If Abbas Kiairostami’s “Like Someone in Love” – an Iranian director’s film made in Japan – was the most impressive surprise of all the films I saw at last September’s Toronto Film Festival, Deepa Mehta’s “Midnight’s Children” was the most disappointing one.
It’s from Salman Rushdie’s 1980 novel and its major claim to distinction is that it is Rushdie’s first major screenplay to be filmed. The movie is currently scheduled to open locally next week.
It goes without saying that novels and screenplays are vastly different disciplines, especially episodic novels full of magic realism. The most agreed-upon sentiment of those watching “Midnight’s Children” is that a two and a half-hour screenplay is an ineffective way to bring a novel to the screen that might have prospered enormously as a TV miniseries.
I also confess wondering what Ang Lee might have done with Rushdie’s script after seeing Lee’s “The Life of Pi.”
“Midnight’s Children” is about what happens at the stroke of midnight on Aug. 15, 1947. It was the exact moment that India declared independence from Great Britain.
Two children are born at that moment. And then switched at birth by a nurse for whom class and caste are too much with her.
Anyone’s who’s read “The Prince and the Pauper” or “The Corsican Brothers” or any Dickens whatsoever knows that their fates will be mysteriously intertwined. One of the two, Saleem, in fact, can telepathically commune with others of “Midnight’s Children” and assemble them into a movement.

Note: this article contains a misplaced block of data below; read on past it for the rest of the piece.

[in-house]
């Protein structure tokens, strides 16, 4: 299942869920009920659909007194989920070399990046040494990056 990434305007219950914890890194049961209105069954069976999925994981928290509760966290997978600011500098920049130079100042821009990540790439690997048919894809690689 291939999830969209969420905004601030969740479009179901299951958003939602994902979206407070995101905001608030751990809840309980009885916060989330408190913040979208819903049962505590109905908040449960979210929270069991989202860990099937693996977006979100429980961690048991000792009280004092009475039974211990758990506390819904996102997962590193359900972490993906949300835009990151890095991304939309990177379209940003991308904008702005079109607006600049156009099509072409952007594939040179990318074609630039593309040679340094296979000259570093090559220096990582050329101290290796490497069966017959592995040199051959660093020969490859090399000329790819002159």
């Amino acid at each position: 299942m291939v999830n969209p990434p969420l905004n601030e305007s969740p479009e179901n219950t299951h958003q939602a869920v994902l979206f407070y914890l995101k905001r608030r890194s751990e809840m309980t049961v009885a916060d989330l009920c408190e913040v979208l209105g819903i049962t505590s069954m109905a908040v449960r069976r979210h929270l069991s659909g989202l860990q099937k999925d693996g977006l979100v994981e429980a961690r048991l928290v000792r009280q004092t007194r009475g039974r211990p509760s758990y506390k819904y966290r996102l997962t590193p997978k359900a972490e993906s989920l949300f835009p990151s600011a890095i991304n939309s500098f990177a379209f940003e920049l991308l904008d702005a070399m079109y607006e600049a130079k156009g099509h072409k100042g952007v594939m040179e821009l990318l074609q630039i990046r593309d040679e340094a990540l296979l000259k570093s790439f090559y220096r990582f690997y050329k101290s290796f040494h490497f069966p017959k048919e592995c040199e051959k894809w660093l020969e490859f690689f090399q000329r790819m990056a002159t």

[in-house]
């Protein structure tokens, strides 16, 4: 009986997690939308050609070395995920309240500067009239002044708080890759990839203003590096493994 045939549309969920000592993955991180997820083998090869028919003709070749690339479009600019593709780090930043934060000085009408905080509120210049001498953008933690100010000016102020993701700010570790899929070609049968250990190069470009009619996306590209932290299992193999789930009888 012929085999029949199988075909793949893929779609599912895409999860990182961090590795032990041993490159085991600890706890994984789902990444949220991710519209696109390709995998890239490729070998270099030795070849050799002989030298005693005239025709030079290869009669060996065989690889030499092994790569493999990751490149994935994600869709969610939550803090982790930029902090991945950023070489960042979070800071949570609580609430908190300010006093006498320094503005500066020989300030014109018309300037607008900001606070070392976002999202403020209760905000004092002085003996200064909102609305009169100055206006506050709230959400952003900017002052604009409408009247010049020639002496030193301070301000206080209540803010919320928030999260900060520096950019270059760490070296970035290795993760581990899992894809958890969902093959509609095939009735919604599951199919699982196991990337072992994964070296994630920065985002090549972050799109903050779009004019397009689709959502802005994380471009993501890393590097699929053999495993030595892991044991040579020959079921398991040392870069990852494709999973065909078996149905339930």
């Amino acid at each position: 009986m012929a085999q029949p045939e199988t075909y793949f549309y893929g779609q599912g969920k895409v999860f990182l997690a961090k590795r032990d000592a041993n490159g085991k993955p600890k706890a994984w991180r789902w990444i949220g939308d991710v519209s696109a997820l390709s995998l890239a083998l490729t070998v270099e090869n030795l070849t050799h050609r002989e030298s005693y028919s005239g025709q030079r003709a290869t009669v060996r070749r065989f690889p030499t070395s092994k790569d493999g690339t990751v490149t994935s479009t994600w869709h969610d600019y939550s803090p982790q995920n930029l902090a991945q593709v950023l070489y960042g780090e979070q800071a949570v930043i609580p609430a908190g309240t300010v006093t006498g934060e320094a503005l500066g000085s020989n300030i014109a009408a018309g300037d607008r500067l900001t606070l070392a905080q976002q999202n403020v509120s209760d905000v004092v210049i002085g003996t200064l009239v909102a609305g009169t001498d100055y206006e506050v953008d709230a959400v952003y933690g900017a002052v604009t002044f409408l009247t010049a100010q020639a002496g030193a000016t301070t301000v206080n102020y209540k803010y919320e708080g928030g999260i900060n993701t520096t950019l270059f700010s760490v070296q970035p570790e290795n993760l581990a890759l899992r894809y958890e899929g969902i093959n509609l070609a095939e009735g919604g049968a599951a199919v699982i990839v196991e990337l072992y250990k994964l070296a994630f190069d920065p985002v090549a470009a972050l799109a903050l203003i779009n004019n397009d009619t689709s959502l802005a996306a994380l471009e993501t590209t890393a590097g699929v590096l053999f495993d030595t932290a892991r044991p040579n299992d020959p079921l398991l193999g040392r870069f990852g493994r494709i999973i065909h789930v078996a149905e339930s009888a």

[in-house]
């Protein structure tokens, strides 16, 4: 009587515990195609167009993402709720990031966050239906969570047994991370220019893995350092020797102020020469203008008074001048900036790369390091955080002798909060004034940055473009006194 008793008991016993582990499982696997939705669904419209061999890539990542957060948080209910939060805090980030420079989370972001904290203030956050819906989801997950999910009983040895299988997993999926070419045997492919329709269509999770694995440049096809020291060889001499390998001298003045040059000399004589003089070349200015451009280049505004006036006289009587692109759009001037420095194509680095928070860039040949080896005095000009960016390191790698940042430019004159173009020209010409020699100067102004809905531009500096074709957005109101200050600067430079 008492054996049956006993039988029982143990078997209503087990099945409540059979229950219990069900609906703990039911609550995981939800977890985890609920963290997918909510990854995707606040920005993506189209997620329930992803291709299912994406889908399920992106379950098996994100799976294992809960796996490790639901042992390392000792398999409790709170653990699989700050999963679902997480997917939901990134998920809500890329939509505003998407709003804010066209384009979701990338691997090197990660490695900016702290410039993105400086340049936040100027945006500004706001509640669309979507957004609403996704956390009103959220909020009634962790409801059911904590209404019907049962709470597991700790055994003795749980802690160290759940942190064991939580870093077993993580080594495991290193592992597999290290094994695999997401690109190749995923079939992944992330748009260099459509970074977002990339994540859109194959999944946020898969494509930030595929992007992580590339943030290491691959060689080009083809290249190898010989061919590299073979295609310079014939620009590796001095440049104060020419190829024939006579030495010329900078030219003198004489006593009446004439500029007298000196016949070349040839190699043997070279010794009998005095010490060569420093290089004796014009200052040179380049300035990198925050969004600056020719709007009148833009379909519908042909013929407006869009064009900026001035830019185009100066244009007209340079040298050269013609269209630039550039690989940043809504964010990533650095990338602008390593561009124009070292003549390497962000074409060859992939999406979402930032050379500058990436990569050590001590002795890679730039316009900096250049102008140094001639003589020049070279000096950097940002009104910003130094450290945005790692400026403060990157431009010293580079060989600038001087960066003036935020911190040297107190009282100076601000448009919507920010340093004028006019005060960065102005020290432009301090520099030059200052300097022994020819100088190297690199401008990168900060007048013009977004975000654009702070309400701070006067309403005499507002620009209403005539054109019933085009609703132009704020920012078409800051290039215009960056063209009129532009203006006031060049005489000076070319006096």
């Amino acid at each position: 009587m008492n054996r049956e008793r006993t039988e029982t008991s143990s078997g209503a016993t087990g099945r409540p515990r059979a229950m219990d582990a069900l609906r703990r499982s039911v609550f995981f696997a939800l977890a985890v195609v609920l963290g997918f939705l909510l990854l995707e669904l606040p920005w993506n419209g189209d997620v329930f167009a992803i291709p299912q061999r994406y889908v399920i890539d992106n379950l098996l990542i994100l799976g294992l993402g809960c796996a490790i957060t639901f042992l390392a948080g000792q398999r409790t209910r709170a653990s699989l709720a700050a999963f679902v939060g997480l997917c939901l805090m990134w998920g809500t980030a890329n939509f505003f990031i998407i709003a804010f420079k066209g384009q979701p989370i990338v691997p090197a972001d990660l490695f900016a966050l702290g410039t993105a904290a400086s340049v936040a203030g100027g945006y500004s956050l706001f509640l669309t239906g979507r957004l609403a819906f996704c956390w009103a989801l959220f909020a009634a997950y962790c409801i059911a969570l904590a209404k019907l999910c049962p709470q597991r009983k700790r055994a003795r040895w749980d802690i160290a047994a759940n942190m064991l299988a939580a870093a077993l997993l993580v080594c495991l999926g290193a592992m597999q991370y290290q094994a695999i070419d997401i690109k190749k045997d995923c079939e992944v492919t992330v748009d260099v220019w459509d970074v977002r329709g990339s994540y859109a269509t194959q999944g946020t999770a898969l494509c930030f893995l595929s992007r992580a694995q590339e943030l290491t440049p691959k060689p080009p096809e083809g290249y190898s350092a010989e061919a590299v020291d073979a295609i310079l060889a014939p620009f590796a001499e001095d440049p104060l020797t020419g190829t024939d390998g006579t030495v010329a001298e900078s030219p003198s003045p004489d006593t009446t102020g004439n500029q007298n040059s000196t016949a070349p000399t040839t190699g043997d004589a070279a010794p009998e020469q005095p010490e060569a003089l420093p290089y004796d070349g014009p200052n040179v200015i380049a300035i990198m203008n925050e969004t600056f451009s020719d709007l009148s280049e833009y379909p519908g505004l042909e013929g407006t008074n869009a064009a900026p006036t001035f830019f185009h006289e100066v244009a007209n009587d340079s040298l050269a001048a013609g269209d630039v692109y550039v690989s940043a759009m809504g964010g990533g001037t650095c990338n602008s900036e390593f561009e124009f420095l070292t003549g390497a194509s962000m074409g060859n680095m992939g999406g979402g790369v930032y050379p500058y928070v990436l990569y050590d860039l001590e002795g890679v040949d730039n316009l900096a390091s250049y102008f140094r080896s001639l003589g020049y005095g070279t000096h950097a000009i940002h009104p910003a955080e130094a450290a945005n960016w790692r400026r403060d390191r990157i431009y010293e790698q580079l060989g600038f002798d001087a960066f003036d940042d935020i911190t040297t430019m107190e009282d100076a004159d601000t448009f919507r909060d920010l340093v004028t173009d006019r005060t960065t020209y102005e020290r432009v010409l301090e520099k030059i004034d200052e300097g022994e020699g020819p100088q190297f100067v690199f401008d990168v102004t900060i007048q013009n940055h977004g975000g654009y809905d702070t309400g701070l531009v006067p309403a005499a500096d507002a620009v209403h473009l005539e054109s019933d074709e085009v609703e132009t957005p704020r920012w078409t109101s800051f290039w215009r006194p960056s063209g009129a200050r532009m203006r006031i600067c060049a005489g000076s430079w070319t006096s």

The novel was the first novel by Rushdie to attract major worldwide attention. It much preceded the traumatic moment when “The Satanic Verses” and Rushdie’s condemnation by the ayatollah’s fatwa became the anticipatory event of the whole new world order we’ve become accustomed to – where fundamentalism vs. modern civilization is the bedrock of all our current cultural anxieties.
The eminence which Rushdie achieved almost accidentally during the reception for “The Satanic Verses” smudged, somewhat, the more modest and discrete abilities that the novelist and essayist had.
His first screenplay, though, for “Midnight’s Children” carried a great deal of expectation that the film, as watchable as it often is, can’t fulfill.
For all its whimsies – a courtship, for instance, conducted through a hole in a bedsheet – and its flourishes of magic realism, it’s hard to escape in the film the feeling that it is all being realized very clumsily.
It has its visual beauties and its appealing whimsies and fancies and some dialogue flourishes that conspicuously reveal a writer at work. (“There is nothing like war for the reinvention of lives.”)
But it’s a bit like a difficult piano concerto – by Bartok say – played by a student orchestra.
Two and a half stars (Out of four)
Starring: Charles Dance, Sata Bhabha, Rjat Kapoor, Shohana Goswami
Director: Deepa Mehta
Running time: 146 minutes
Rating: Unrated but R equivalent for nudity and mild sexual situations
The Lowdown: Two children are born at the exact moment of India’s independence from Great Britain and are switched at birth by a nurse.